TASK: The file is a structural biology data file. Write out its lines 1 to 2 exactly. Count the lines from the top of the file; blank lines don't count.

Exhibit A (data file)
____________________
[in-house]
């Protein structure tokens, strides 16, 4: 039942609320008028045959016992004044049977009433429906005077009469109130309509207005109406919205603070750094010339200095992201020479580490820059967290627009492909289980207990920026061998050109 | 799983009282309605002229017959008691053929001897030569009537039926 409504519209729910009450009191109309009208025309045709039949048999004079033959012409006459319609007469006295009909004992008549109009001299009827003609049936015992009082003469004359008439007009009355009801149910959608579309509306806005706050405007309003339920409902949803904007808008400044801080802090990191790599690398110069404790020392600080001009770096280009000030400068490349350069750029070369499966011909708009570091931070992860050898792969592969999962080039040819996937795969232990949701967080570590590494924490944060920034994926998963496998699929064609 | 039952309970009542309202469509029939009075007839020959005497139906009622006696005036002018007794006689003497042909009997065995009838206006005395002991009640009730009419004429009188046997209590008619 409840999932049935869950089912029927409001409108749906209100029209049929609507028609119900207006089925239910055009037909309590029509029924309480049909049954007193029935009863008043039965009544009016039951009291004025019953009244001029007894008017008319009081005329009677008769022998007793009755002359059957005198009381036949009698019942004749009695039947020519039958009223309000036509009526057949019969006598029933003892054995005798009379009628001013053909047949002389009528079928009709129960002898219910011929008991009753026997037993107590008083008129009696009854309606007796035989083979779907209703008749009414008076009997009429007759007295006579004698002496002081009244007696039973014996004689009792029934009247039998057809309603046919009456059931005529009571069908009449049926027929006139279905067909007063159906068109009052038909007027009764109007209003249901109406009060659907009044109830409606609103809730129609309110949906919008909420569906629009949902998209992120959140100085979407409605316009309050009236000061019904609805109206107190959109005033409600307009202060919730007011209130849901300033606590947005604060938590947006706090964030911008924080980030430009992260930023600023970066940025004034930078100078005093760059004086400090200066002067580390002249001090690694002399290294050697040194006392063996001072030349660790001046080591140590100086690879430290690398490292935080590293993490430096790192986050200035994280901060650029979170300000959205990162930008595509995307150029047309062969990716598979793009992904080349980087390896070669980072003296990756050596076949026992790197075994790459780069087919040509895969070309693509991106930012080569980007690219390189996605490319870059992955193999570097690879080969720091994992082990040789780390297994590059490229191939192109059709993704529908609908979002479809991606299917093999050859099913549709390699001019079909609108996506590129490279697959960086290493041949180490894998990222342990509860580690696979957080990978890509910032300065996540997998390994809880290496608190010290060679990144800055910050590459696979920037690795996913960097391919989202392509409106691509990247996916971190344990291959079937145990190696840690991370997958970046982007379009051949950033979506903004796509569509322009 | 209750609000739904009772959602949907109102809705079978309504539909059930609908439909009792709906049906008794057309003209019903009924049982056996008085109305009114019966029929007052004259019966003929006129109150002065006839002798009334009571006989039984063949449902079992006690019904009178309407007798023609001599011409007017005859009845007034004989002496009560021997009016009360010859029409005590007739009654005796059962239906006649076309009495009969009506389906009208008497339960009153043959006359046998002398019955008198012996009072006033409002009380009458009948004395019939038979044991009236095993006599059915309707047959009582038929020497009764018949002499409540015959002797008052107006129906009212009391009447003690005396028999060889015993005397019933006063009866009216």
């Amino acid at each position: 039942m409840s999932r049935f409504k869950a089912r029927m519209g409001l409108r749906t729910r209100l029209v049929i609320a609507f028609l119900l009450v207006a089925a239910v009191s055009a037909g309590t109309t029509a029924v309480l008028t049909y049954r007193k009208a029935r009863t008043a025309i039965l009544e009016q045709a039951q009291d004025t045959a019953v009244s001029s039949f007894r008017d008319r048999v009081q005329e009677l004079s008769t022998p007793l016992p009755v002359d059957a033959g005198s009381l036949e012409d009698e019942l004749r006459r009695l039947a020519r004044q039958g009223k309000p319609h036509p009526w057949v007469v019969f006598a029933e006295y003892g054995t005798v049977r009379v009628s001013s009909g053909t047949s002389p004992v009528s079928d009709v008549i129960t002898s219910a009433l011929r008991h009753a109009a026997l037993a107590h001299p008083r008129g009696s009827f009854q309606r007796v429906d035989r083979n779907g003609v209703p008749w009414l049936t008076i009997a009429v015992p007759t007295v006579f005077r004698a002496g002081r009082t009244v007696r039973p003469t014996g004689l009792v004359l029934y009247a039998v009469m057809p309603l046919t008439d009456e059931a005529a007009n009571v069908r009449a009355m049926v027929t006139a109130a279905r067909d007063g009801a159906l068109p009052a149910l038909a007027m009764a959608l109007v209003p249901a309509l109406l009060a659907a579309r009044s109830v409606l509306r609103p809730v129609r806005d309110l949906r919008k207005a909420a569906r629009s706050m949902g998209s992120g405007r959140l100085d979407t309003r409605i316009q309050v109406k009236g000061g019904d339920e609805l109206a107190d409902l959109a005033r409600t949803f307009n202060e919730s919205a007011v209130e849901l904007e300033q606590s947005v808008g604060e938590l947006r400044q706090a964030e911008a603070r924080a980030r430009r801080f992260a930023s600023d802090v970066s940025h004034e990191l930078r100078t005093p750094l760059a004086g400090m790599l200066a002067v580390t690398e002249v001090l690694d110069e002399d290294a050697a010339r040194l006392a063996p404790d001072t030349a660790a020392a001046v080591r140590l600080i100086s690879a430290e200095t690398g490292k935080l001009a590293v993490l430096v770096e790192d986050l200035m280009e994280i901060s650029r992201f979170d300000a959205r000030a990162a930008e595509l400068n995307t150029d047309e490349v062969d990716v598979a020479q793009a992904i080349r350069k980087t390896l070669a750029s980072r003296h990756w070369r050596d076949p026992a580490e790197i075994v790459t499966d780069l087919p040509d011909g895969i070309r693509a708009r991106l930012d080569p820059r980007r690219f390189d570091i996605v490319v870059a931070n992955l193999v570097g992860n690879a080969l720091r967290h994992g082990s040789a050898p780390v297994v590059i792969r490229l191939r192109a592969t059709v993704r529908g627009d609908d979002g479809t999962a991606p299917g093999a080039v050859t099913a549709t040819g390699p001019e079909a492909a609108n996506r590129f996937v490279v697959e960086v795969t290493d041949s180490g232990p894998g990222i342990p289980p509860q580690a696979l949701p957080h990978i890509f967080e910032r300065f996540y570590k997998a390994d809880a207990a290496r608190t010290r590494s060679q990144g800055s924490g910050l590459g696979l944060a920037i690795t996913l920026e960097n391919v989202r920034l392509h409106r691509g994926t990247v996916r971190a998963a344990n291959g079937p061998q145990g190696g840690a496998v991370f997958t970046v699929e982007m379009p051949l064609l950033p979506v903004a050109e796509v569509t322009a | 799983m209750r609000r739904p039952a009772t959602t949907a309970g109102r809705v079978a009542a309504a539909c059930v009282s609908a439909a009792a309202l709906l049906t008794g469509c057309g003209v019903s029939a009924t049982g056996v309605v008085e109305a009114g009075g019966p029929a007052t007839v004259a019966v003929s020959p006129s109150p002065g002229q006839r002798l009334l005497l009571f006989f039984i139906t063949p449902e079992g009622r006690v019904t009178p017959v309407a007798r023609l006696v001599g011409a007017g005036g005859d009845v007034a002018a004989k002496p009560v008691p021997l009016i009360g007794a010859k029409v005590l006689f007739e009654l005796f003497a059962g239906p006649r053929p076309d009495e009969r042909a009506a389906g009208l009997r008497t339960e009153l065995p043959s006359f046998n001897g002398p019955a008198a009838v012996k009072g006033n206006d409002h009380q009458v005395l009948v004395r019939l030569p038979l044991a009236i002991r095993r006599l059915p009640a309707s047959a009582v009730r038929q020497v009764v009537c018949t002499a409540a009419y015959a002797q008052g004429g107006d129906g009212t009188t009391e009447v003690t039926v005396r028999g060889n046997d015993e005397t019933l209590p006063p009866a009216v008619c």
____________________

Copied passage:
[in-house]
């Protein structure tokens, strides 16, 4: 039942609320008028045959016992004044049977009433429906005077009469109130309509207005109406919205603070750094010339200095992201020479580490820059967290627009492909289980207990920026061998050109 | 799983009282309605002229017959008691053929001897030569009537039926 409504519209729910009450009191109309009208025309045709039949048999004079033959012409006459319609007469006295009909004992008549109009001299009827003609049936015992009082003469004359008439007009009355009801149910959608579309509306806005706050405007309003339920409902949803904007808008400044801080802090990191790599690398110069404790020392600080001009770096280009000030400068490349350069750029070369499966011909708009570091931070992860050898792969592969999962080039040819996937795969232990949701967080570590590494924490944060920034994926998963496998699929064609 | 039952309970009542309202469509029939009075007839020959005497139906009622006696005036002018007794006689003497042909009997065995009838206006005395002991009640009730009419004429009188046997209590008619 409840999932049935869950089912029927409001409108749906209100029209049929609507028609119900207006089925239910055009037909309590029509029924309480049909049954007193029935009863008043039965009544009016039951009291004025019953009244001029007894008017008319009081005329009677008769022998007793009755002359059957005198009381036949009698019942004749009695039947020519039958009223309000036509009526057949019969006598029933003892054995005798009379009628001013053909047949002389009528079928009709129960002898219910011929008991009753026997037993107590008083008129009696009854309606007796035989083979779907209703008749009414008076009997009429007759007295006579004698002496002081009244007696039973014996004689009792029934009247039998057809309603046919009456059931005529009571069908009449049926027929006139279905067909007063159906068109009052038909007027009764109007209003249901109406009060659907009044109830409606609103809730129609309110949906919008909420569906629009949902998209992120959140100085979407409605316009309050009236000061019904609805109206107190959109005033409600307009202060919730007011209130849901300033606590947005604060938590947006706090964030911008924080980030430009992260930023600023970066940025004034930078100078005093760059004086400090200066002067580390002249001090690694002399290294050697040194006392063996001072030349660790001046080591140590100086690879430290690398490292935080590293993490430096790192986050200035994280901060650029979170300000959205990162930008595509995307150029047309062969990716598979793009992904080349980087390896070669980072003296990756050596076949026992790197075994790459780069087919040509895969070309693509991106930012080569980007690219390189996605490319870059992955193999570097690879080969720091994992082990040789780390297994590059490229191939192109059709993704529908609908979002479809991606299917093999050859099913549709390699001019079909609108996506590129490279697959960086290493041949180490894998990222342990509860580690696979957080990978890509910032300065996540997998390994809880290496608190010290060679990144800055910050590459696979920037690795996913960097391919989202392509409106691509990247996916971190344990291959079937145990190696840690991370997958970046982007379009051949950033979506903004796509569509322009 | 209750609000739904009772959602949907109102809705079978309504539909059930609908439909009792709906049906008794057309003209019903009924049982056996008085109305009114019966029929007052004259019966003929006129109150002065006839002798009334009571006989039984063949449902079992006690019904009178309407007798023609001599011409007017005859009845007034004989002496009560021997009016009360010859029409005590007739009654005796059962239906006649076309009495009969009506389906009208008497339960009153043959006359046998002398019955008198012996009072006033409002009380009458009948004395019939038979044991009236095993006599059915309707047959009582038929020497009764018949002499409540015959002797008052107006129906009212009391009447003690005396028999060889015993005397019933006063009866009216």